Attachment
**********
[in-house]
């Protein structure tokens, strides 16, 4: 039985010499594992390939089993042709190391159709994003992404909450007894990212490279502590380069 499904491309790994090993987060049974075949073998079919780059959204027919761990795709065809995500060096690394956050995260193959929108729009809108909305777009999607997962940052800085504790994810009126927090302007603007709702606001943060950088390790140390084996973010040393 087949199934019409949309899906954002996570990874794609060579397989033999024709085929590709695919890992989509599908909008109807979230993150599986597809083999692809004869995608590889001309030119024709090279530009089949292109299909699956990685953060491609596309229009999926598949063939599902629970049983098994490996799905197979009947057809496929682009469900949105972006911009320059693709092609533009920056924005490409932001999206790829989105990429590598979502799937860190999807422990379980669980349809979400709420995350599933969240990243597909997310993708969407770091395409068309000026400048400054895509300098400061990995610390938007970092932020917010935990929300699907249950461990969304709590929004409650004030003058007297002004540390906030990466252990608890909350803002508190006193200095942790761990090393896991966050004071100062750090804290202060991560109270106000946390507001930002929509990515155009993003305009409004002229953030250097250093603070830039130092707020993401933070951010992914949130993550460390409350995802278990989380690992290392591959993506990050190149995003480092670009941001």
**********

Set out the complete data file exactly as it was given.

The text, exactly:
[in-house]
């Protein structure tokens, strides 16, 4: 039985010499594992390939089993042709190391159709994003992404909450007894990212490279502590380069 499904491309790994090993987060049974075949073998079919780059959204027919761990795709065809995500060096690394956050995260193959929108729009809108909305777009999607997962940052800085504790994810009126927090302007603007709702606001943060950088390790140390084996973010040393 087949199934019409949309899906954002996570990874794609060579397989033999024709085929590709695919890992989509599908909008109807979230993150599986597809083999692809004869995608590889001309030119024709090279530009089949292109299909699956990685953060491609596309229009999926598949063939599902629970049983098994490996799905197979009947057809496929682009469900949105972006911009320059693709092609533009920056924005490409932001999206790829989105990429590598979502799937860190999807422990379980669980349809979400709420995350599933969240990243597909997310993708969407770091395409068309000026400048400054895509300098400061990995610390938007970092932020917010935990929300699907249950461990969304709590929004409650004030003058007297002004540390906030990466252990608890909350803002508190006193200095942790761990090393896991966050004071100062750090804290202060991560109270106000946390507001930002929509990515155009993003305009409004002229953030250097250093603070830039130092707020993401933070951010992914949130993550460390409350995802278990989380690992290392591959993506990050190149995003480092670009941001």